Despite its global appeal, the Japanese animation industry has already established to cope with many issues on the years. It is a crowded market, and even in Japan it has been experiencing aging populations and declining birthrates. In response, the anime industry has looked to outsourcing in an effort to remain competitive and keep costs down.
Anime is not really a cheap medium to make; it takes a bundle to create an animated film, and in Japan the typical budget for an anime movie is between 3-5 million USD. That is due in large part to the fact animators aren’t paid very well in Japan, so it’s hard in order for them to create a living. りいぜろ
Overseas sales of anime include licensing for video software, internet distribution, TV broadcasting, rights to show the film and licensing for character merchandising. These markets are still growing in size, but are not thriving while they used to.
The overseas market happens to be dominated by China, which has overtaken Japan as the biggest market for animation films and tv shows in 2019. That is mainly because of the rising popularity of streaming services, such as for instance Netflix and Amazon Prime Video, which may have expanded their content offerings to add anime.
As a result, overseas production capacity are at an all-time high. This is a good thing for anime, but additionally, it may create some problems in the market if there aren’t enough people taking care of projects.
Among the main issues that has been due to outsourcing may be the deterioration in quality of the work produced. That is often as a result of undeniable fact that the subcontracted studios aren’t as knowledgeable about the project whilst the in-house team, and don’t have the same use of storyboards or production drawings. That is not only a concern when dealing with large-scale series, but it is also particularly pronounced when dealing with smaller scale works like short films and OVAs, where in actuality the rate of production per frame is a lot greater than in more traditional kinds of animation.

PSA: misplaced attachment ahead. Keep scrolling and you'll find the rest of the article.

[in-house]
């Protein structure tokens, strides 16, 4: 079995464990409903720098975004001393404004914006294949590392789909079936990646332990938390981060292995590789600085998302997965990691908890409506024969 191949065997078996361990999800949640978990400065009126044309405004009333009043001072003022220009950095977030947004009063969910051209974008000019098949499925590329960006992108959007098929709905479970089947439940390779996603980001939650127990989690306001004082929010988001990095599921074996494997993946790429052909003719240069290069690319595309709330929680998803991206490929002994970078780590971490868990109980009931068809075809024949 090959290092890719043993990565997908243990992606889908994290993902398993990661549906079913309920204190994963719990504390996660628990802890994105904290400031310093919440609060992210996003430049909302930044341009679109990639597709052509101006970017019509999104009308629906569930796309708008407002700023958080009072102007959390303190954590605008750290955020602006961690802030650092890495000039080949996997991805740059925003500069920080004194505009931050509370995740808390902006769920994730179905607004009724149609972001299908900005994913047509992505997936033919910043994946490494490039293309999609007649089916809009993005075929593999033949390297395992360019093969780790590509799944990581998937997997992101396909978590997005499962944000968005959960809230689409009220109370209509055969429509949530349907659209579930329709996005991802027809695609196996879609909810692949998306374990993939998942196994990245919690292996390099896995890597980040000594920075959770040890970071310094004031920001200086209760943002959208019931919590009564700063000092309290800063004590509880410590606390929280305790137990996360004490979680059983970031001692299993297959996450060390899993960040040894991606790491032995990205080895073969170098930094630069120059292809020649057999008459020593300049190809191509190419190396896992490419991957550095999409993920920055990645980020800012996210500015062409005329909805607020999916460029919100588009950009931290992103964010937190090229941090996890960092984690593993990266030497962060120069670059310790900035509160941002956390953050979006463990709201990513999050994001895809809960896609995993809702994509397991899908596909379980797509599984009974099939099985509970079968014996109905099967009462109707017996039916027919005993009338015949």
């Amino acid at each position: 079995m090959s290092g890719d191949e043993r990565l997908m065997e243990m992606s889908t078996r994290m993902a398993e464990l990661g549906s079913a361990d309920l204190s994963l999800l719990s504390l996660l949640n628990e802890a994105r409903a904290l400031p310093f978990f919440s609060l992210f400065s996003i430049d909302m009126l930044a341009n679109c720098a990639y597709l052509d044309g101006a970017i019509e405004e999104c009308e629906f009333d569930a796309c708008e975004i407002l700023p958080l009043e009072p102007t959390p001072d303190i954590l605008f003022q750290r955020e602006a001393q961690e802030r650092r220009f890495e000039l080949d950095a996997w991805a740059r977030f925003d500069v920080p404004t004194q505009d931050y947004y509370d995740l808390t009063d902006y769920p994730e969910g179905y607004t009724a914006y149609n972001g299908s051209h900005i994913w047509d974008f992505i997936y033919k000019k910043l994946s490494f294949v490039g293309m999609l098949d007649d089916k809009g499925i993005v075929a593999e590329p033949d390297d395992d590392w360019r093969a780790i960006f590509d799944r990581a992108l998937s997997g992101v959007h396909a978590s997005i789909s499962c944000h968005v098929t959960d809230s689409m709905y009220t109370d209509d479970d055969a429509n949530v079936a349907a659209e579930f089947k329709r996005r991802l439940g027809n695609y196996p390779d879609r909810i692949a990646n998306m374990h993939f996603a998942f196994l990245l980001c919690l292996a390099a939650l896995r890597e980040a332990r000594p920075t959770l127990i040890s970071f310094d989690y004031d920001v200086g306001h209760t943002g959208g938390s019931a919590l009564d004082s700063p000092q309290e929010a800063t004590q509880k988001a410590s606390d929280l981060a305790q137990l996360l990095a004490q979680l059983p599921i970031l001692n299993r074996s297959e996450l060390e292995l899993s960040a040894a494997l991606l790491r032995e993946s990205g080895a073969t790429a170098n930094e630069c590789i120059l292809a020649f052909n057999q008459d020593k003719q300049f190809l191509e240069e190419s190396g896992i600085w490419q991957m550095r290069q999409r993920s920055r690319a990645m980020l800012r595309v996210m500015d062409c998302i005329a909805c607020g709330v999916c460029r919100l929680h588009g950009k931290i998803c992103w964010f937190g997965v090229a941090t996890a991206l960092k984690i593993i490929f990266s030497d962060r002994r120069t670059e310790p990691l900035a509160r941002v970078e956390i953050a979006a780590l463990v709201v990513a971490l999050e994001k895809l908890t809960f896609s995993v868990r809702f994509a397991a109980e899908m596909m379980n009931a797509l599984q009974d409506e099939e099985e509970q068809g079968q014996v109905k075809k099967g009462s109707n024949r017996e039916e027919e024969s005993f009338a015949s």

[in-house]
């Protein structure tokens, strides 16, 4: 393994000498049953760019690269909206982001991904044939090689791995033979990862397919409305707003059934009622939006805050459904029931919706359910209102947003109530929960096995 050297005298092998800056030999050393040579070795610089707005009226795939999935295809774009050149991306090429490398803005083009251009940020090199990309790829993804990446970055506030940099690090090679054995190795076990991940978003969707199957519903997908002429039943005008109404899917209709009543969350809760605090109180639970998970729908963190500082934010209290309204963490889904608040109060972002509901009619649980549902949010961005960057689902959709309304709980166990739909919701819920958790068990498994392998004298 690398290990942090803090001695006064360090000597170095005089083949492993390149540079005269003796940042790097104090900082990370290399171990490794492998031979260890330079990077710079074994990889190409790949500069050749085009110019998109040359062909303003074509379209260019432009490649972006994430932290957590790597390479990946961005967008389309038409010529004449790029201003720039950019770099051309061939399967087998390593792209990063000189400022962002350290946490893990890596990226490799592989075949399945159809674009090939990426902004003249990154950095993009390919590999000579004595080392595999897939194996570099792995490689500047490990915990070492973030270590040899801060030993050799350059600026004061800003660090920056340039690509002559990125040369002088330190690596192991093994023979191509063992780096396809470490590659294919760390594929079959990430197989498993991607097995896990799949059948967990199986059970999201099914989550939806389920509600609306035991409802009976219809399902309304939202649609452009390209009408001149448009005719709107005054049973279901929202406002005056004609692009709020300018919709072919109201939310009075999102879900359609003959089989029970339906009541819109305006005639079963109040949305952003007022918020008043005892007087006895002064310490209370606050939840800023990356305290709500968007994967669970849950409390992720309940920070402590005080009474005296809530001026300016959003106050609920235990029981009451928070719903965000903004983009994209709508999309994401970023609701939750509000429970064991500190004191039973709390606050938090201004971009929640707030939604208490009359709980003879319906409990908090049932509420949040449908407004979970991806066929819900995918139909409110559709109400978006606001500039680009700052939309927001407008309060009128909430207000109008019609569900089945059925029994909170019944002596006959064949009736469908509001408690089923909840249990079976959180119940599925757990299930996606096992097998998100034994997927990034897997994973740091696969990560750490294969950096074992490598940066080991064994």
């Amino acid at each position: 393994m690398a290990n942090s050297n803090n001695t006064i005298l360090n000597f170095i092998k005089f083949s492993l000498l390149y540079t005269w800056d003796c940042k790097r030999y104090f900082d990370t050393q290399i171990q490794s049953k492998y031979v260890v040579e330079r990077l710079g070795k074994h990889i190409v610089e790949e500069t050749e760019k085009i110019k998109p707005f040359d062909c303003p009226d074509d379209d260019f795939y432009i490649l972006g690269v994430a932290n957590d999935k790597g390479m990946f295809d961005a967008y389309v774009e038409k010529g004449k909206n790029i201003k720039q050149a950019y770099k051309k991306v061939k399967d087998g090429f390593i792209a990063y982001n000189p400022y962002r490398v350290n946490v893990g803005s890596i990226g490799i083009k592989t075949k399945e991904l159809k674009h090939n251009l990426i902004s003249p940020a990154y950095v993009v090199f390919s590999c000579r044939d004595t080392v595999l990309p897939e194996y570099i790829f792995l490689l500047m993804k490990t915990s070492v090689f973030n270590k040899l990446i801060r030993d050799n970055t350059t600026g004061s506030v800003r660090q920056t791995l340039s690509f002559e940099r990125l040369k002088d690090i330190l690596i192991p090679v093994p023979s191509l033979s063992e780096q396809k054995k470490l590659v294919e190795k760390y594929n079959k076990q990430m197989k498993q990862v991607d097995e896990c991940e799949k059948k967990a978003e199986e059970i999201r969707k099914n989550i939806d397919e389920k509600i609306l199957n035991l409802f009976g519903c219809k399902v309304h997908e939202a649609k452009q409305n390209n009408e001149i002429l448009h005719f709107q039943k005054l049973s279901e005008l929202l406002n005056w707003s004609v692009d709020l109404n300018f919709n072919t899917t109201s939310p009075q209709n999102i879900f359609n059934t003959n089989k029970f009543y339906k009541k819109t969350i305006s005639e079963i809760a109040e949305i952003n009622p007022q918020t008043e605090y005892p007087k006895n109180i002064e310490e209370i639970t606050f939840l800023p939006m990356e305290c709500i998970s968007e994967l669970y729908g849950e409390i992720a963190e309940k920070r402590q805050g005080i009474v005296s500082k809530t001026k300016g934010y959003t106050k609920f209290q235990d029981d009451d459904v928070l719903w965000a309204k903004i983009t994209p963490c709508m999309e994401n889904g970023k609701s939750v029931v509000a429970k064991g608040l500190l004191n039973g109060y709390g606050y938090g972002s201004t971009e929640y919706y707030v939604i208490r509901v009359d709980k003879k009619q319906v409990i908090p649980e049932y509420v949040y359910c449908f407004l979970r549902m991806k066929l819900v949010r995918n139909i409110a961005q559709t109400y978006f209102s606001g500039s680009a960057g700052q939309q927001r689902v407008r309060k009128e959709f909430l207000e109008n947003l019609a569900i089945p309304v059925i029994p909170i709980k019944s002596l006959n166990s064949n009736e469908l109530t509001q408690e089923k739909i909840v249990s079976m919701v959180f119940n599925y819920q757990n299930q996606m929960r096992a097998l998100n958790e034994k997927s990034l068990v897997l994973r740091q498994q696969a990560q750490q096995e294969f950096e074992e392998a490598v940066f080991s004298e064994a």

This could cause the development of bad or unprofessional visuals, and sometimes too little consistency in a string’style. That is something that is a real concern for fans who would like to see more consistent output from an anime series, and it is a common issue among support studios too.
Fortunately, some anime series are releasing their episodes in more streamlined formats, or have been released with higher quality versions of the material. This is the case with Masaaki Yuasa’s latest anime, Japan Sinks: 2020. The series, predicated on a technology fiction novel, is placed in modern Tokyo, and comes with a regular cast of Yuasa’s regular collaborators, including composer Kensuke Ushio.
This can be a very positive development for the industry, and I am hoping that more companies follow suit in future. It is also worth mentioning that some studios have started to battle more responsibility themselves, such as for instance Trigger. This can be a studio which was formed by staff from Gainax once they left the company, and they quickly became a winner with fandom using their low-budget animated net animation “Inferno Cop&rdquo ;.The studio in addition has released an anime series and a short film on Netflix in recent years.